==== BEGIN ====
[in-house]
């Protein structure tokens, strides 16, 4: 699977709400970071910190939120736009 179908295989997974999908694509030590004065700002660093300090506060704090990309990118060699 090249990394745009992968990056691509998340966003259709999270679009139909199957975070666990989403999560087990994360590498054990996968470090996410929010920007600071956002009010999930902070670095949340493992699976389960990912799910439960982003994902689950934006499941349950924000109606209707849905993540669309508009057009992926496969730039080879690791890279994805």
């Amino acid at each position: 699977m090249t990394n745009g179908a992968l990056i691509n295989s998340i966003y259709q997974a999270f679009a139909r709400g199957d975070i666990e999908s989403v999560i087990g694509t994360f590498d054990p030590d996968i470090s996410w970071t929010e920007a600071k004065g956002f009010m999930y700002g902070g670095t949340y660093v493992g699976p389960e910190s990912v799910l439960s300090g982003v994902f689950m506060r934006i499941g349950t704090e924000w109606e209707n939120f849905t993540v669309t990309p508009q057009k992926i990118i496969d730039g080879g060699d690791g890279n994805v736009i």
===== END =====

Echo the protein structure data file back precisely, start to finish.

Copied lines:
[in-house]
């Protein structure tokens, strides 16, 4: 699977709400970071910190939120736009 179908295989997974999908694509030590004065700002660093300090506060704090990309990118060699 090249990394745009992968990056691509998340966003259709999270679009139909199957975070666990989403999560087990994360590498054990996968470090996410929010920007600071956002009010999930902070670095949340493992699976389960990912799910439960982003994902689950934006499941349950924000109606209707849905993540669309508009057009992926496969730039080879690791890279994805």
């Amino acid at each position: 699977m090249t990394n745009g179908a992968l990056i691509n295989s998340i966003y259709q997974a999270f679009a139909r709400g199957d975070i666990e999908s989403v999560i087990g694509t994360f590498d054990p030590d996968i470090s996410w970071t929010e920007a600071k004065g956002f009010m999930y700002g902070g670095t949340y660093v493992g699976p389960e910190s990912v799910l439960s300090g982003v994902f689950m506060r934006i499941g349950t704090e924000w109606e209707n939120f849905t993540v669309t990309p508009q057009k992926i990118i496969d730039g080879g060699d690791g890279n994805v736009i």